when they're using your product and ask thoughtful questions. Support provides a great space for an introduction to that. But again, you're talking to folks that are frustrated. So understanding how to really communicate with customers in a way that extracts information from them when they're in the right head space to think about how they use the product. Surveys I do not think will ever be the answer.

Sarah Caminiti (10:51.192)
to that.

Rob Dwyer (10:53.024)
Yeah, I think that companies that only rely on surveys are missing out on a treasure trove of customer data and insights. And they're missing out on a treasure trove of insights from their support team because they not only see the problems and hear the problems firsthand from customers,

But often they have really good ideas about how to quickly solve things. Like, it doesn't always take a product developer to come up with a great, elegant way to fix a problem. Sometimes that person that's just answering customers knows the best way because they've heard from customers. It'd be great if you could just do this. And they go, yeah, I should share that.

Why don't product teams pay attention to support? Is it just because they're too busy developing? Where's the disconnect there?

Sarah Caminiti (12:07.672)
I think it's a cultural thing, I truly do. I think that the product teams, at least in my experience, want so much to involve support in it all, but when they're in the throes of it and they're stressed and they're trying to get things done as fast as they can because their timeline is not what they hoped that it would be or something else came up and they had to focus on that and it took away from them being able to do X, Y, Z.

When you're working in a tech space, curveballs are not just a support thing. They are the name of the game and timelines aren't always flexible. So I do believe that the product teams know that the support team needs to be included, but they don't have the capacity to...

to figure out how to make it happen. And that connects all the way every time to leadership and what they're putting in place, what they're enforcing, what kind of conversations they're having because if the head of product is...

in their own space of, we have to, we know we have to focus on these people. We know that we have to talk to this person, the UX person. That's who I'm going to go to, to ask them questions about how the customer uses the product. Then, then that conversation never happens about what if, what if, why don't we, why don't we see what's going on over there? And I love what you said about the folks in support having a solution and.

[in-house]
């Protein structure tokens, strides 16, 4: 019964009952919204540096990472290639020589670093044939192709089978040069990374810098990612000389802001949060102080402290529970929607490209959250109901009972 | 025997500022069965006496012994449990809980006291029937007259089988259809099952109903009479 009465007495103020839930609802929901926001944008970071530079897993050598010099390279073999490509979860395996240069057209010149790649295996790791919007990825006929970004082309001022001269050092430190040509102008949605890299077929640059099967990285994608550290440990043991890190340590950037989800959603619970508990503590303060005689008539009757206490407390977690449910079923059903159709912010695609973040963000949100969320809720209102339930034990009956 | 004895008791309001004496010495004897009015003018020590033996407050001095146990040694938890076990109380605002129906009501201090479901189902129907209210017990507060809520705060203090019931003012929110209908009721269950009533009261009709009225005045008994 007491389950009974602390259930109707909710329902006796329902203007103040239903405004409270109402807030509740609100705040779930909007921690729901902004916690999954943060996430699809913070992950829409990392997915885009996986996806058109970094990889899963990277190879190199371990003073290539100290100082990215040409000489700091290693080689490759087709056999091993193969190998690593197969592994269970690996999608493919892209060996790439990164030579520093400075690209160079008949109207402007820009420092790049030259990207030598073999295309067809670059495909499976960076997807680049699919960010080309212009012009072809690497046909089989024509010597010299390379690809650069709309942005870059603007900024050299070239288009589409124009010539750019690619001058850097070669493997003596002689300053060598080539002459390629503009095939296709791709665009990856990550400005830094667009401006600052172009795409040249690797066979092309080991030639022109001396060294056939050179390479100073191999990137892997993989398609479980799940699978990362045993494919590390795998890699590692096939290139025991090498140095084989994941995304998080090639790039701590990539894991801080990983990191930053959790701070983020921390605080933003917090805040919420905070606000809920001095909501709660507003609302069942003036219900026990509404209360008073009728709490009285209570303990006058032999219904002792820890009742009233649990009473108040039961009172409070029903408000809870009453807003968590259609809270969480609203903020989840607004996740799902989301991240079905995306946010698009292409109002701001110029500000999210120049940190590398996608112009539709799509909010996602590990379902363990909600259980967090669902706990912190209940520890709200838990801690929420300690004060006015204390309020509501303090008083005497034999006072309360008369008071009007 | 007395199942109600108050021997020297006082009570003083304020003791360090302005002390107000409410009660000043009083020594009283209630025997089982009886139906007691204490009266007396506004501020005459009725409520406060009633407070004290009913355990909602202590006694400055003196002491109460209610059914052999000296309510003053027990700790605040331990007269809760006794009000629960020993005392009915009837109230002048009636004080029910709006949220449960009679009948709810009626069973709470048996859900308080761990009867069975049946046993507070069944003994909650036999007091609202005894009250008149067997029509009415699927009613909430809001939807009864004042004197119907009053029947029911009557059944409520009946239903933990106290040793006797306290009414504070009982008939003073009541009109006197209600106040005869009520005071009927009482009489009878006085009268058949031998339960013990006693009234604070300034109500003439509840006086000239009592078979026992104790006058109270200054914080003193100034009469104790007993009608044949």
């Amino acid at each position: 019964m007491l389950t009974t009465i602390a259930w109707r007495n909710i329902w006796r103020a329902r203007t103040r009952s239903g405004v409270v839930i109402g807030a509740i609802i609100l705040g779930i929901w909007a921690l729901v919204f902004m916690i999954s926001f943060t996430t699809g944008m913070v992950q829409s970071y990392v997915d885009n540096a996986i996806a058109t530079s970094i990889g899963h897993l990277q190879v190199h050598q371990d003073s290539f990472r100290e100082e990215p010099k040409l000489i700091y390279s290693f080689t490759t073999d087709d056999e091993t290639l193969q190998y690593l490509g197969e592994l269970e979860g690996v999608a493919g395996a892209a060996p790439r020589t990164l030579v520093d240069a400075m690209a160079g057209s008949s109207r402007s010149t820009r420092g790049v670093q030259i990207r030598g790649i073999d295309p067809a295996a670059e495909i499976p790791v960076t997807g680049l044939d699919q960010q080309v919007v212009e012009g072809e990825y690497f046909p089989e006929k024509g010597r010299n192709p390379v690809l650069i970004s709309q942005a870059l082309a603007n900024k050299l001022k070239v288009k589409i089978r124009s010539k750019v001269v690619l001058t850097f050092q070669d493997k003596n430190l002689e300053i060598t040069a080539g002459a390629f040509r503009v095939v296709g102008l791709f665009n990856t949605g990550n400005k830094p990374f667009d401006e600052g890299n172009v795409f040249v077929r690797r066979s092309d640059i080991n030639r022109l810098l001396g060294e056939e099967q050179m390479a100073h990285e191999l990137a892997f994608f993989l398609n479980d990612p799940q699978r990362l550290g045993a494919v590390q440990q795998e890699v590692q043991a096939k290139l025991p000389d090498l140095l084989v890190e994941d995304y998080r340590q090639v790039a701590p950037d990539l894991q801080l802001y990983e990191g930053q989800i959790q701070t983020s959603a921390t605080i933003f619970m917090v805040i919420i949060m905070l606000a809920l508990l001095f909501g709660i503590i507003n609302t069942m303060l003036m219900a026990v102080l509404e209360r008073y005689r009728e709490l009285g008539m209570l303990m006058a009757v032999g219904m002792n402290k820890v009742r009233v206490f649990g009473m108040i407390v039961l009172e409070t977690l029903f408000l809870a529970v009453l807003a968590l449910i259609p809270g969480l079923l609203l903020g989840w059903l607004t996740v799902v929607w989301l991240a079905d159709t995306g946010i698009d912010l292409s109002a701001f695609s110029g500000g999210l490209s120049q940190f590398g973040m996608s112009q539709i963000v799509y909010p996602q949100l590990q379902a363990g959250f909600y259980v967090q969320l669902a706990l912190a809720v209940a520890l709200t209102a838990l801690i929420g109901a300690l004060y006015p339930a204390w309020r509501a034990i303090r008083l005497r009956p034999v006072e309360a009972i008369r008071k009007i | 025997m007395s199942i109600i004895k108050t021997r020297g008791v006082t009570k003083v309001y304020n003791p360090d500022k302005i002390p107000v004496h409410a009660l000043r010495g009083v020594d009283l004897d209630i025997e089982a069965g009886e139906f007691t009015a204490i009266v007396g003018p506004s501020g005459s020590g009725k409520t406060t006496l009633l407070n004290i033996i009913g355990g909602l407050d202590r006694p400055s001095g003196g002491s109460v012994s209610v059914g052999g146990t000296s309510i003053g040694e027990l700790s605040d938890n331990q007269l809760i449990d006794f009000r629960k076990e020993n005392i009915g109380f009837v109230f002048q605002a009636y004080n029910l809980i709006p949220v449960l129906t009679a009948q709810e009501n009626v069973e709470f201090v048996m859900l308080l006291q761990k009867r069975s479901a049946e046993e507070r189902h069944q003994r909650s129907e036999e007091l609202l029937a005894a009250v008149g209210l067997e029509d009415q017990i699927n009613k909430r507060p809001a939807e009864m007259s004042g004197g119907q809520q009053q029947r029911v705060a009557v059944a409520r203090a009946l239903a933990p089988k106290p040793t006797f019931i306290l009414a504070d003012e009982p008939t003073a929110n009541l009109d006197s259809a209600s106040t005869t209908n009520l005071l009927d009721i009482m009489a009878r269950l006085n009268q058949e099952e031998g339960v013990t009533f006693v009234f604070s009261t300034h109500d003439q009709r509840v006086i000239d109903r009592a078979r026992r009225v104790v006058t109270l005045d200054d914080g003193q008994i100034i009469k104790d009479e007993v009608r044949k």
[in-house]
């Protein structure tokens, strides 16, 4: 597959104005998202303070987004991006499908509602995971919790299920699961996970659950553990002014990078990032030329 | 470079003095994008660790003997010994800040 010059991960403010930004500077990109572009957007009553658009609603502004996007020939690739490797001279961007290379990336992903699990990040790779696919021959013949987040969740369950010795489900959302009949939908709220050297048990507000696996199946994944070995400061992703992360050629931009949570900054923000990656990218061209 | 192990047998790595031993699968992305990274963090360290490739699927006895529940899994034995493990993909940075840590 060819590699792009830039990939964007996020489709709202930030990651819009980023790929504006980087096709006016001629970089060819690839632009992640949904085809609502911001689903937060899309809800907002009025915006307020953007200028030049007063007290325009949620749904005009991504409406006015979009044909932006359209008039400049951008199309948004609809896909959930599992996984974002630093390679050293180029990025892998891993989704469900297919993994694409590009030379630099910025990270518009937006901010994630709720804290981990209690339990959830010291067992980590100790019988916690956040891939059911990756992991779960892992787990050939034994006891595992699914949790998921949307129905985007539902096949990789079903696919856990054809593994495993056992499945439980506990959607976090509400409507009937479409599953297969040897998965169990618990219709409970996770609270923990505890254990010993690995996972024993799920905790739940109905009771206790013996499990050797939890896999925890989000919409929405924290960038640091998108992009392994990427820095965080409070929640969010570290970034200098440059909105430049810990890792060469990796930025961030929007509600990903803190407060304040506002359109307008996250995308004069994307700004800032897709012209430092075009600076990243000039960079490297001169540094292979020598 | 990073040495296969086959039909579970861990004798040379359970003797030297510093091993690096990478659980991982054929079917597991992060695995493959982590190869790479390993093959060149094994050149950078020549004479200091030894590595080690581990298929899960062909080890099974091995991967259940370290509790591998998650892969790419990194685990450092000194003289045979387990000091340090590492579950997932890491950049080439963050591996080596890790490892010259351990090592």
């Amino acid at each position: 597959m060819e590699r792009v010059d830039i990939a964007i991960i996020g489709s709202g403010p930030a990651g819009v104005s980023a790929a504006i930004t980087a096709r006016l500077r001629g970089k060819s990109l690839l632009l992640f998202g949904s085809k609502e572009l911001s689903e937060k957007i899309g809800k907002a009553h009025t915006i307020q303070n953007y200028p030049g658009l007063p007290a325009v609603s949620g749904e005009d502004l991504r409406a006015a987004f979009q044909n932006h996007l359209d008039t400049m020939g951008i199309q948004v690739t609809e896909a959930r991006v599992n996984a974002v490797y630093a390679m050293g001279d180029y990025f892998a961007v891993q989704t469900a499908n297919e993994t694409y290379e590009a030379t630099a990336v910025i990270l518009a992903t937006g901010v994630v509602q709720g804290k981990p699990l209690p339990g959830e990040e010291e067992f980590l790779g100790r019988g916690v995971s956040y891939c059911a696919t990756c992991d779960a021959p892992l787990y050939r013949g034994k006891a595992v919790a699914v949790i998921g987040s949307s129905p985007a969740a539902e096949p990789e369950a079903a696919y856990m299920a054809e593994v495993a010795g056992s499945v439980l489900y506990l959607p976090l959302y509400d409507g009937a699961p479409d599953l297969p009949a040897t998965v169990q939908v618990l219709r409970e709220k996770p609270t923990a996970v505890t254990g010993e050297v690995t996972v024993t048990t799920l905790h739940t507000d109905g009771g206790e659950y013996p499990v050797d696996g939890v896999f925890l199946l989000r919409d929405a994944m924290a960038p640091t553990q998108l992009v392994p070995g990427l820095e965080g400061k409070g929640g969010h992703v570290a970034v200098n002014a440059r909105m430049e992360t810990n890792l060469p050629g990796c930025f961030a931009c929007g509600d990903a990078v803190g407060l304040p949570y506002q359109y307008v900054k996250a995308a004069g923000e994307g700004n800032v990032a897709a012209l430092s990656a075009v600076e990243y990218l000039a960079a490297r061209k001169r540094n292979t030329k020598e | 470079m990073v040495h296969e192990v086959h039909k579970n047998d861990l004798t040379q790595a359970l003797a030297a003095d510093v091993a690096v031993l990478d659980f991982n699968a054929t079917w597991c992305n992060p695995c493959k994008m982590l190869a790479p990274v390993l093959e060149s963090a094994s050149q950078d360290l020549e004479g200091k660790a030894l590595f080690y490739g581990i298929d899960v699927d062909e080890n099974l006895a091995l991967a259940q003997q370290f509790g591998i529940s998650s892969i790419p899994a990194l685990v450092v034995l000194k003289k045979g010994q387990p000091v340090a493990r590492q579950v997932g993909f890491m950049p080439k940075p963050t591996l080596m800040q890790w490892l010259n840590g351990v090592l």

I mean, one of my biggest frustrations of my career in support is the focus on coming up with a problem statement instead of a solution because while that works beautifully in so many areas of a business and is a great way to look at things differently.

Sarah Caminiti (14:13.496)
bringing a solution when you are presented with many, many, many different problems in different ways that are all kind of connected in a special way is what support is. That is, we're just getting tossed problems nonstop. And so, yeah, of course our brain is gonna go to a solution and it's not going to do it justice if we try and pigeonhole the problem into.

Rob Dwyer (14:29.408)

Sarah Caminiti (14:40.728)
maybe the majority of what these questions are for the problem statement. We need to look at this as a big picture and how this impacts all sorts of things and what the solution could possibly provide.

Rob Dwyer (14:52.288)
Yeah, it seems like there is a need to have this ongoing dialogue between the product team, the development pipeline, and what future state looks like, and support, and understanding. Number one, what problems do we have right now? And I also think there is.

Sarah Caminiti (14:59.)

Rob Dwyer (15:20.352)
sometimes support people because your knowledge is of the problems, but not necessarily of the complexity of the problem. That being able to have that dialogue sometimes can help support understand, yes, we know this is a problem, but we also understand either where it falls on the roadmap and why we're not addressing it right now, or what the level of

Sarah Caminiti (15:31.576)

Rob Dwyer (15:49.984)
complexity is and why it's not being addressed right now or what's you know what the priorities are so support people who aren't getting that are often just the ones who are apologizing and they don't really know and and it can lead sometimes to some not great behavior where they

Sarah Caminiti (15:54.872)
Mm -hmm.

Rob Dwyer (16:19.552)
might say something like, you know, I know Sarah that this is really frustrating. It's frustrating for me too. And I don't know why we haven't fixed it yet. It's silly. We should have fixed this already. And that, or they should have fixed this already, even worse, right?

Sarah Caminiti (16:29.785)